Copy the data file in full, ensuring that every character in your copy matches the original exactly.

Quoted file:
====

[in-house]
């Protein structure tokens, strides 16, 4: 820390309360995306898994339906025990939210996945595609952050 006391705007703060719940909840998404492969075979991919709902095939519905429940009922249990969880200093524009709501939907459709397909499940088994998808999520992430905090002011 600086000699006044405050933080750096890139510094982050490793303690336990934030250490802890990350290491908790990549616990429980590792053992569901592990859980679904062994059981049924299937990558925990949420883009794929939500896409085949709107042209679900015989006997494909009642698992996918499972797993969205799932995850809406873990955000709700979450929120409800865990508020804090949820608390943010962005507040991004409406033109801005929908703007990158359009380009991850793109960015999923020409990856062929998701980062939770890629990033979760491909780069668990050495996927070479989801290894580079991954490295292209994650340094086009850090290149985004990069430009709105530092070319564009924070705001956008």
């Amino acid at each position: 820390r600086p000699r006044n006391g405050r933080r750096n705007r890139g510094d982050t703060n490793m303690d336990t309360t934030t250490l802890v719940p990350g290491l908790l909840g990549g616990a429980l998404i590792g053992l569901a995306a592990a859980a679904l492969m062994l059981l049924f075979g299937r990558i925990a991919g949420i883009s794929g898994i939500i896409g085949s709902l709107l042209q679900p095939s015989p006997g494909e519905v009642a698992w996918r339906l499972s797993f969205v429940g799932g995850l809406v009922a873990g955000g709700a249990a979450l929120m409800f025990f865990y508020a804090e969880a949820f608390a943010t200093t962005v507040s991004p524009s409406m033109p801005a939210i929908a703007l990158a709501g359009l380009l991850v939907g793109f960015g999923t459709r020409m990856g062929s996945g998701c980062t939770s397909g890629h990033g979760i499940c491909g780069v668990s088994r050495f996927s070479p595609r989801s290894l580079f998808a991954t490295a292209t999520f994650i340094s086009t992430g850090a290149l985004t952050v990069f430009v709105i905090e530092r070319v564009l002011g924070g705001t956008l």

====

[in-house]
């Protein structure tokens, strides 16, 4: 820390309360995306898994339906025990939210996945595609952050 006391705007703060719940909840998404492969075979991919709902095939519905429940009922249990969880200093524009709501939907459709397909499940088994998808999520992430905090002011 600086000699006044405050933080750096890139510094982050490793303690336990934030250490802890990350290491908790990549616990429980590792053992569901592990859980679904062994059981049924299937990558925990949420883009794929939500896409085949709107042209679900015989006997494909009642698992996918499972797993969205799932995850809406873990955000709700979450929120409800865990508020804090949820608390943010962005507040991004409406033109801005929908703007990158359009380009991850793109960015999923020409990856062929998701980062939770890629990033979760491909780069668990050495996927070479989801290894580079991954490295292209994650340094086009850090290149985004990069430009709105530092070319564009924070705001956008």
């Amino acid at each position: 820390r600086p000699r006044n006391g405050r933080r750096n705007r890139g510094d982050t703060n490793m303690d336990t309360t934030t250490l802890v719940p990350g290491l908790l909840g990549g616990a429980l998404i590792g053992l569901a995306a592990a859980a679904l492969m062994l059981l049924f075979g299937r990558i925990a991919g949420i883009s794929g898994i939500i896409g085949s709902l709107l042209q679900p095939s015989p006997g494909e519905v009642a698992w996918r339906l499972s797993f969205v429940g799932g995850l809406v009922a873990g955000g709700a249990a979450l929120m409800f025990f865990y508020a804090e969880a949820f608390a943010t200093t962005v507040s991004p524009s409406m033109p801005a939210i929908a703007l990158a709501g359009l380009l991850v939907g793109f960015g999923t459709r020409m990856g062929s996945g998701c980062t939770s397909g890629h990033g979760i499940c491909g780069v668990s088994r050495f996927s070479p595609r989801s290894l580079f998808a991954t490295a292209t999520f994650i340094s086009t992430g850090a290149l985004t952050v990069f430009v709105i905090e530092r070319v564009l002011g924070g705001t956008l």